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Revolution's Effect on Women in Persepolis

In: English and Literature

Submitted By brbaral
Words 640
Pages 3
Bishant Baral
Professor Dunnigan
May 7, 2014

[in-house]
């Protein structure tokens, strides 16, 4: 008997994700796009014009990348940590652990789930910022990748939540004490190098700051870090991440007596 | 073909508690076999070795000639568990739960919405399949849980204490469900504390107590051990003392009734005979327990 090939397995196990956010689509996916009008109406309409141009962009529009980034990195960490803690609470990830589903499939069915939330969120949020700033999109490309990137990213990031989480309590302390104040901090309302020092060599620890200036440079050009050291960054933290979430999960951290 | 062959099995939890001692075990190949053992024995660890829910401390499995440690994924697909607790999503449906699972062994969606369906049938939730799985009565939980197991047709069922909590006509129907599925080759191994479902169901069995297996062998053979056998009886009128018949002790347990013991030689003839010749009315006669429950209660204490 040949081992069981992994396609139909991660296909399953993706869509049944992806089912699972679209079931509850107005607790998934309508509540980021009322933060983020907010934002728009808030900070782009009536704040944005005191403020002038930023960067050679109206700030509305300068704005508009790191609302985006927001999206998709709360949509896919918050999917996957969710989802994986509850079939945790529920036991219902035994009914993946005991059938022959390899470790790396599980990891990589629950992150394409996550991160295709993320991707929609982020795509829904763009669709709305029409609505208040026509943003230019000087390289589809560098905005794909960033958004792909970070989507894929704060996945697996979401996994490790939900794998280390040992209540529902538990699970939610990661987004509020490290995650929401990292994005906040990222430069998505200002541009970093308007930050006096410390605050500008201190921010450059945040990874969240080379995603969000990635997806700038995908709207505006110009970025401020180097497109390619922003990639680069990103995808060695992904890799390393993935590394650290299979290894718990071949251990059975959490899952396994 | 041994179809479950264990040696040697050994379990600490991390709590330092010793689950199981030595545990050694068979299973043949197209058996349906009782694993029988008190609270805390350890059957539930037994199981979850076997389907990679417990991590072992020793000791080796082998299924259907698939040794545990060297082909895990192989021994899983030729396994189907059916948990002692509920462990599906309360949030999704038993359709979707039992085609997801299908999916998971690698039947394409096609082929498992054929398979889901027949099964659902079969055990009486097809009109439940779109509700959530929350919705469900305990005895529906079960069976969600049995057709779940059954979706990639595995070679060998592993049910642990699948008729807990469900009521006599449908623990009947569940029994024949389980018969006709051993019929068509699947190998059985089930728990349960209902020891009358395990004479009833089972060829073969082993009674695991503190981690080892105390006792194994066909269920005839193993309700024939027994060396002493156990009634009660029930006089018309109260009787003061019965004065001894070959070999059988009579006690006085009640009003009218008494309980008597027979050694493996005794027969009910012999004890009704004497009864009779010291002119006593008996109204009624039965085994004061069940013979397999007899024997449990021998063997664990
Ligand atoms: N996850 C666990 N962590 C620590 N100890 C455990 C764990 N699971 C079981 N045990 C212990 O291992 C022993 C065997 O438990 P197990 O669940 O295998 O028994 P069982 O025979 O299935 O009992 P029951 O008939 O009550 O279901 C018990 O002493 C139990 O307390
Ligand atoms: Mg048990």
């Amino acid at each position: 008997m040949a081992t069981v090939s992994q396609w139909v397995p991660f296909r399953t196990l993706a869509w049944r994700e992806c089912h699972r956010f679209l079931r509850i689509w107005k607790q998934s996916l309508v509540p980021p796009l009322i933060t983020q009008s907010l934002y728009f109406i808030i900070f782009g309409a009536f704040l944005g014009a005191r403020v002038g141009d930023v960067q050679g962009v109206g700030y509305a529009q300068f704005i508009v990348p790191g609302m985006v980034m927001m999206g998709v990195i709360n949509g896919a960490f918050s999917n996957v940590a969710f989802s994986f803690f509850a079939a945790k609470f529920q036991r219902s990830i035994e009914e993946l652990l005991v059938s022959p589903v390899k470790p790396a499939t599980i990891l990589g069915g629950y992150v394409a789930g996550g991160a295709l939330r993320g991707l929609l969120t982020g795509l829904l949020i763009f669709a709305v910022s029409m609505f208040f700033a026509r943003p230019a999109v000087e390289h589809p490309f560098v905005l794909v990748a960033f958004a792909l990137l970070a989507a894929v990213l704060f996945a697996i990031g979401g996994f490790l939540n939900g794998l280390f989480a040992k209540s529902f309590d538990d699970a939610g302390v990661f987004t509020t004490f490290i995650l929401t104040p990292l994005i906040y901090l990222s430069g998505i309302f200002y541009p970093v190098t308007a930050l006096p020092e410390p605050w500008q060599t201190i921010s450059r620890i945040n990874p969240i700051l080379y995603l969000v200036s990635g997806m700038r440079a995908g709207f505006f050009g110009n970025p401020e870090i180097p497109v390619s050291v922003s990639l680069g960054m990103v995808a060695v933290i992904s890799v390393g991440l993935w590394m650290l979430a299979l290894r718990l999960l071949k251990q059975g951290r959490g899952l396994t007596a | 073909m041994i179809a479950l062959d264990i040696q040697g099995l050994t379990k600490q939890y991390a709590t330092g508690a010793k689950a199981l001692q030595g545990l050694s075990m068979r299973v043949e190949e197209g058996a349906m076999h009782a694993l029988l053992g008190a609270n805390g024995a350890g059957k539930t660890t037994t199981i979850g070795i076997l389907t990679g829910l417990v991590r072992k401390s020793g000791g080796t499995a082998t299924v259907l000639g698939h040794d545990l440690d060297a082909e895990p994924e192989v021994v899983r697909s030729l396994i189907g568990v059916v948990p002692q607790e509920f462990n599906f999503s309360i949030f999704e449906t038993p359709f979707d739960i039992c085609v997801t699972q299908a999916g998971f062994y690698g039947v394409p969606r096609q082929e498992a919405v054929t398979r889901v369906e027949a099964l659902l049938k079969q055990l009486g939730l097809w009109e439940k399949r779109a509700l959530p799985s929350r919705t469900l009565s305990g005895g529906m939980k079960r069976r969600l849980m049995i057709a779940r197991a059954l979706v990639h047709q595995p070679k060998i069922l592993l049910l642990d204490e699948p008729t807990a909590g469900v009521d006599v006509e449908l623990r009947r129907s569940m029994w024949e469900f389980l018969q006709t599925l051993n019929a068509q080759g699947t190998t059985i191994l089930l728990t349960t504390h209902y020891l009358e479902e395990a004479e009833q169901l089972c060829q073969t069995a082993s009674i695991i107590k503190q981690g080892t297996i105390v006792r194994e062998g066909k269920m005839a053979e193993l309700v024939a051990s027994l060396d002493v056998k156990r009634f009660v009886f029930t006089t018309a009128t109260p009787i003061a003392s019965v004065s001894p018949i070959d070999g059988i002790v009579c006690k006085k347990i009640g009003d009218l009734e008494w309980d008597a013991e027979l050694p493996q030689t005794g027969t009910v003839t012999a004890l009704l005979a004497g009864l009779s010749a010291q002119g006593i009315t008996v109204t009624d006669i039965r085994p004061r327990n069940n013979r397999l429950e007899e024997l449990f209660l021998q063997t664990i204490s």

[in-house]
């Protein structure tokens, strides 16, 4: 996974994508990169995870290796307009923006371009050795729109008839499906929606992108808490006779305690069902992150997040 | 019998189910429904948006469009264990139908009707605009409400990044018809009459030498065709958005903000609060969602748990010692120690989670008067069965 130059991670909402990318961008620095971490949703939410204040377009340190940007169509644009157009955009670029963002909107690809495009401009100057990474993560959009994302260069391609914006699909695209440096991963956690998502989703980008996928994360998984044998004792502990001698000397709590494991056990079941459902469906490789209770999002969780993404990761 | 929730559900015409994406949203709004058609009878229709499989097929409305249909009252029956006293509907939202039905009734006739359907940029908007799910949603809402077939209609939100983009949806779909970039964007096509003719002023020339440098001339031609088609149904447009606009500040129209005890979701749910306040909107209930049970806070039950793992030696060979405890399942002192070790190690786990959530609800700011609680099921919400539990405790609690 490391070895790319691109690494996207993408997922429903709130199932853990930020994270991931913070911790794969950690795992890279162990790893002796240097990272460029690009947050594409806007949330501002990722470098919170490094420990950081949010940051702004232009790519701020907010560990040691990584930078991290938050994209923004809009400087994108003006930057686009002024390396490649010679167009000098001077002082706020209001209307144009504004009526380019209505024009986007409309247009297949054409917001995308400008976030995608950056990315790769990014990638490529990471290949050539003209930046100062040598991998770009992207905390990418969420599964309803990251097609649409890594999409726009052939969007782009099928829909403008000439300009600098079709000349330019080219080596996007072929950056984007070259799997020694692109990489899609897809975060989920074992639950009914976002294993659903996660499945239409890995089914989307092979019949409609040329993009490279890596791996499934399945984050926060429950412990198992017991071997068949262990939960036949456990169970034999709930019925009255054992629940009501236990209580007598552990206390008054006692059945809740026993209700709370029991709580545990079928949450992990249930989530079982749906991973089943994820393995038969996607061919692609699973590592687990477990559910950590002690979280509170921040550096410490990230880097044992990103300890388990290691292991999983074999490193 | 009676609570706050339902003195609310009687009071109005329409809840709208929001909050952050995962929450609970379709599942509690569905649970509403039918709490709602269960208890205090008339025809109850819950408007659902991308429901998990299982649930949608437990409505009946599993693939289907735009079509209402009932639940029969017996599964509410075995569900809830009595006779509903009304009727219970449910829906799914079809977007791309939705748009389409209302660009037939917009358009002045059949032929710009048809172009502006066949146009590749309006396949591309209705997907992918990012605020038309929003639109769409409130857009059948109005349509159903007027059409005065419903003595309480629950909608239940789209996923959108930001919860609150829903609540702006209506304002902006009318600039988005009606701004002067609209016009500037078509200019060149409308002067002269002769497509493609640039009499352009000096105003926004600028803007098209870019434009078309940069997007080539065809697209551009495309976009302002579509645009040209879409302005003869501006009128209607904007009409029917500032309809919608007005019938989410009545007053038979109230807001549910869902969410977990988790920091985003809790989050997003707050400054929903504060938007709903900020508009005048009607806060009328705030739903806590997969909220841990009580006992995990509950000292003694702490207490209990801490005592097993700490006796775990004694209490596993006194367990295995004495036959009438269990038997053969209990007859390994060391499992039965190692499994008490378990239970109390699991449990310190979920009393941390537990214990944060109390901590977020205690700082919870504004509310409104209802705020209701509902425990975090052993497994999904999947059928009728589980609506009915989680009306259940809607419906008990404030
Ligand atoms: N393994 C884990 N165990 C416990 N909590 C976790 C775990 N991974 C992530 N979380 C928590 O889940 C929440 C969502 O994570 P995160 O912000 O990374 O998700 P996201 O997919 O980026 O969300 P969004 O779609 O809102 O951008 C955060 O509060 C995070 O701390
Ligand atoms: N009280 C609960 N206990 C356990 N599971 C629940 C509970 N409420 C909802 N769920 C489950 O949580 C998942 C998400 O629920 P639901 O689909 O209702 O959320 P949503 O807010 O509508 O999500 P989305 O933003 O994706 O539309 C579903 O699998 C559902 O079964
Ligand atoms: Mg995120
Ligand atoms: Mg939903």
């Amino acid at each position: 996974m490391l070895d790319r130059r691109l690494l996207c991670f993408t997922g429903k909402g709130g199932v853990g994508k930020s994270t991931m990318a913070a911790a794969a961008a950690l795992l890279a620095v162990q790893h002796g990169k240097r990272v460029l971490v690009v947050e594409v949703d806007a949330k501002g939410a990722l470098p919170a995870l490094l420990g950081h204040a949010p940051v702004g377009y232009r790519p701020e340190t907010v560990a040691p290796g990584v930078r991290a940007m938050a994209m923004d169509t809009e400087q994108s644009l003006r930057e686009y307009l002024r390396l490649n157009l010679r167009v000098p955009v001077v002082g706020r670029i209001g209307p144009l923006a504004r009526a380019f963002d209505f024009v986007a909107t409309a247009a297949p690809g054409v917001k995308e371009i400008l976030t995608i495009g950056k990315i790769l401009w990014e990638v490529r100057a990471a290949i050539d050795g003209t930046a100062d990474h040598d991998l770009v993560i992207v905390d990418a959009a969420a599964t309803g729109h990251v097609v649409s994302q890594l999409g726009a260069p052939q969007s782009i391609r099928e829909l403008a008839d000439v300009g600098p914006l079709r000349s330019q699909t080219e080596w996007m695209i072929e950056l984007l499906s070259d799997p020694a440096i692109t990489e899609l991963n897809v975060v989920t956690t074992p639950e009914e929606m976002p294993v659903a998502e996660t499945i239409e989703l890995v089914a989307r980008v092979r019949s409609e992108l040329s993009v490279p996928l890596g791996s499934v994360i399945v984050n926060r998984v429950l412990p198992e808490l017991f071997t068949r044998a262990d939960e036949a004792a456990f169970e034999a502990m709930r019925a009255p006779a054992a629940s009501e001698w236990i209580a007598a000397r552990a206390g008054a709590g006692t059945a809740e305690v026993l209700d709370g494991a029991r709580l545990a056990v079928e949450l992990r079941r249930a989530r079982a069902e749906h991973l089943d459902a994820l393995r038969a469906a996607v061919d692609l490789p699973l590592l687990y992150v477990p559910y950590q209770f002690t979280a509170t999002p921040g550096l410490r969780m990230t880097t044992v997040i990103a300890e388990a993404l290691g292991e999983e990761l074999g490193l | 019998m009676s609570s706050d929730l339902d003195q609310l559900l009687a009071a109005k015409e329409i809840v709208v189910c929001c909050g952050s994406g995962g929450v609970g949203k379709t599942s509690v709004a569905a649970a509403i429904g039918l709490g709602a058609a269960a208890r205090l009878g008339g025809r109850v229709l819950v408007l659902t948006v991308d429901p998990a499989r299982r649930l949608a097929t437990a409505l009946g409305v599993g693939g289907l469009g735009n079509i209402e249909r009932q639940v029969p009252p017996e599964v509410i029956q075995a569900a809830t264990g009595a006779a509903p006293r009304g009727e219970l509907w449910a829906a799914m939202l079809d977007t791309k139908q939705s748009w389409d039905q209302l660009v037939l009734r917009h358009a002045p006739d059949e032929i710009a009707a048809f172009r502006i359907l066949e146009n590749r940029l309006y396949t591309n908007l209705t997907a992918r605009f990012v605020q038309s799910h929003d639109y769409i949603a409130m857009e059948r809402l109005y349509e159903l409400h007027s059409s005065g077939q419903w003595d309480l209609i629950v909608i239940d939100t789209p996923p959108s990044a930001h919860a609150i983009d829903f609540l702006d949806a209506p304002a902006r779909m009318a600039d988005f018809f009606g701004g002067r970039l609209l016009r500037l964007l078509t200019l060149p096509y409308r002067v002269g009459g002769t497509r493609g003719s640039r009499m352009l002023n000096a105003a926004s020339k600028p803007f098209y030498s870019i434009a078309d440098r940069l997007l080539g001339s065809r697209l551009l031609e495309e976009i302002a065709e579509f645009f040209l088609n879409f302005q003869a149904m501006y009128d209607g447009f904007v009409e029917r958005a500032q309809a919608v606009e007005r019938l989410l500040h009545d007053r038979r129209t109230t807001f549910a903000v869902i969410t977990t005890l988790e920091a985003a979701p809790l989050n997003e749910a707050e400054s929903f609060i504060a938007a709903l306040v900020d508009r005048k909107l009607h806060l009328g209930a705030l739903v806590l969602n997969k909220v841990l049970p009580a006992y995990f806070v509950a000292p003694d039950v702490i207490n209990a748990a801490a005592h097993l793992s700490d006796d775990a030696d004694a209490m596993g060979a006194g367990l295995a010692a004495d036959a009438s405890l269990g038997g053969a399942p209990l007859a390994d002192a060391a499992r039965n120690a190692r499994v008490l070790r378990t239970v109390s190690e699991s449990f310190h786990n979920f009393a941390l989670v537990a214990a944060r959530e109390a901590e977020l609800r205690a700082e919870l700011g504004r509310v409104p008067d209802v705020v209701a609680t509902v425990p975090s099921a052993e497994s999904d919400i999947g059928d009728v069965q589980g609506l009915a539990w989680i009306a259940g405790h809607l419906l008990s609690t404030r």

Persepolis: Final Exam From the beginning of Persepolis, one can come to the conclusion that Marjane has a very bright future ahead of her. Her curious and patriotic demeanor as a child matures and allows her to become a strong-minded woman during a time of great female oppression in Iran. For Marjane, the ideas of nationalism and patriotism had been a major part of her upbringing. The novel begins with ten year old Marjane in 1980. Although not a teenager yet, Marjane is forced to conform to the oppression and the various laws that specifically target women. Marjane's mother was a very opinionated individual who believed in equal rights. Her rebellious nature becomes an influence to Marjane as she begins to grow older and mature. Taji, Marjane's mother, is a passionate woman who is extremely disappointed with the things in Iran. She actively protests with others who are not happy with the elimination of women's rights and violent attacks on innocent people It began with schools becoming segregated by sex. The French school that Marjane once attended was no longer allowed in Iran. The revolution had begun to ban all sorts of western and European influences. For example, women were obliged to wear veils in public now. If a female was to be caught by the authorities without a veil on, they would be verbally abused and possibly even severely chastised. Moreover, a man and a woman were not allowed to be seen in public unless they could prove they were married. This concept was one that many girls of Satrapi's generation actually seemed to are about. For instance, after the segregation of schools in Tehran, the government required that all the teachings were prohibited from conveying any western philosophies or messages to the students. As educated parents, Mr. and Mrs. Satrapi sent Marjane to a French school in…...

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